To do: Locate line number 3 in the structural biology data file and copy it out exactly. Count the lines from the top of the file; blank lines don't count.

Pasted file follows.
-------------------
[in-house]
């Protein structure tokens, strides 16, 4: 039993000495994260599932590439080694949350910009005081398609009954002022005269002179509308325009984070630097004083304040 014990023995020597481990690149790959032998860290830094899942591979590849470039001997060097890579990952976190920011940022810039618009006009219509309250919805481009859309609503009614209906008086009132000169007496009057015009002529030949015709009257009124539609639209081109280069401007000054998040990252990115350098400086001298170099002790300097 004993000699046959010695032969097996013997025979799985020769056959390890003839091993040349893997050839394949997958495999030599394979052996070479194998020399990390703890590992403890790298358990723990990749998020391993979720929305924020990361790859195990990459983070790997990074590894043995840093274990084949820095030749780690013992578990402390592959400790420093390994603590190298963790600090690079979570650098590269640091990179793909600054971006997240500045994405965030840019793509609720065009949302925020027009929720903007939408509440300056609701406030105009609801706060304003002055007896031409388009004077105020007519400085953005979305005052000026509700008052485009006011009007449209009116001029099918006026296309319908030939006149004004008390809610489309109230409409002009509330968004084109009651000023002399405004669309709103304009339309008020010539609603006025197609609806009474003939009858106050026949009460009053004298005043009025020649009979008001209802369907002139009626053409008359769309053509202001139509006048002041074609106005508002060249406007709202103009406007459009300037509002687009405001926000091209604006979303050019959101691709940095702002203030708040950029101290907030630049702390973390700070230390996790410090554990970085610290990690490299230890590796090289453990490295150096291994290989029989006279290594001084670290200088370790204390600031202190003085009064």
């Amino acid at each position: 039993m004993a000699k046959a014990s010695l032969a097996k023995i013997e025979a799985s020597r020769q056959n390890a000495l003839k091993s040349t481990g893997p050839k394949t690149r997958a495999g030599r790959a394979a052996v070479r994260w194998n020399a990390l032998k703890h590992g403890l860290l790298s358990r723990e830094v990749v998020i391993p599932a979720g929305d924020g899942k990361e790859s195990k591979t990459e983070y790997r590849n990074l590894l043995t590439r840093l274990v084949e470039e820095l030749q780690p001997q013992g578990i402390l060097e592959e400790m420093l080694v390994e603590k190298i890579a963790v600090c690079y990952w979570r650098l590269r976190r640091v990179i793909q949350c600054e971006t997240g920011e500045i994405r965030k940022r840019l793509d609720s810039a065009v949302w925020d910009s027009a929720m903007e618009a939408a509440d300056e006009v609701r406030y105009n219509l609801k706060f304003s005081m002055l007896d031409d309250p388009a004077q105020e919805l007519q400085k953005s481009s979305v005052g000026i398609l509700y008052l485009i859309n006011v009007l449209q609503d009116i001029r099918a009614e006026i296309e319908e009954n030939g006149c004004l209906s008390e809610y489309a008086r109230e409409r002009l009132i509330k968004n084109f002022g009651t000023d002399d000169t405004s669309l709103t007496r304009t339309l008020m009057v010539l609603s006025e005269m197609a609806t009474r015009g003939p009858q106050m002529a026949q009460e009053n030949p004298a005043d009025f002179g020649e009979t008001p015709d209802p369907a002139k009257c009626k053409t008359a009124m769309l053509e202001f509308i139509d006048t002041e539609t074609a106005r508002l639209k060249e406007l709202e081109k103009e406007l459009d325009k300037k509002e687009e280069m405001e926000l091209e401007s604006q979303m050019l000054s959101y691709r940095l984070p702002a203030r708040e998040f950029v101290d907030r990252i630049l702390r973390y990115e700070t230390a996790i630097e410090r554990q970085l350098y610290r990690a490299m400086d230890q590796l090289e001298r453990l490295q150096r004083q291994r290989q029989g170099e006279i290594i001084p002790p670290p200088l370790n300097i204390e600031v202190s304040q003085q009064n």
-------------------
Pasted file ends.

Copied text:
């Amino acid at each position: 039993m004993a000699k046959a014990s010695l032969a097996k023995i013997e025979a799985s020597r020769q056959n390890a000495l003839k091993s040349t481990g893997p050839k394949t690149r997958a495999g030599r790959a394979a052996v070479r994260w194998n020399a990390l032998k703890h590992g403890l860290l790298s358990r723990e830094v990749v998020i391993p599932a979720g929305d924020g899942k990361e790859s195990k591979t990459e983070y790997r590849n990074l590894l043995t590439r840093l274990v084949e470039e820095l030749q780690p001997q013992g578990i402390l060097e592959e400790m420093l080694v390994e603590k190298i890579a963790v600090c690079y990952w979570r650098l590269r976190r640091v990179i793909q949350c600054e971006t997240g920011e500045i994405r965030k940022r840019l793509d609720s810039a065009v949302w925020d910009s027009a929720m903007e618009a939408a509440d300056e006009v609701r406030y105009n219509l609801k706060f304003s005081m002055l007896d031409d309250p388009a004077q105020e919805l007519q400085k953005s481009s979305v005052g000026i398609l509700y008052l485009i859309n006011v009007l449209q609503d009116i001029r099918a009614e006026i296309e319908e009954n030939g006149c004004l209906s008390e809610y489309a008086r109230e409409r002009l009132i509330k968004n084109f002022g009651t000023d002399d000169t405004s669309l709103t007496r304009t339309l008020m009057v010539l609603s006025e005269m197609a609806t009474r015009g003939p009858q106050m002529a026949q009460e009053n030949p004298a005043d009025f002179g020649e009979t008001p015709d209802p369907a002139k009257c009626k053409t008359a009124m769309l053509e202001f509308i139509d006048t002041e539609t074609a106005r508002l639209k060249e406007l709202e081109k103009e406007l459009d325009k300037k509002e687009e280069m405001e926000l091209e401007s604006q979303m050019l000054s959101y691709r940095l984070p702002a203030r708040e998040f950029v101290d907030r990252i630049l702390r973390y990115e700070t230390a996790i630097e410090r554990q970085l350098y610290r990690a490299m400086d230890q590796l090289e001298r453990l490295q150096r004083q291994r290989q029989g170099e006279i290594i001084p002790p670290p200088l370790n300097i204390e600031v202190s304040q003085q009064n």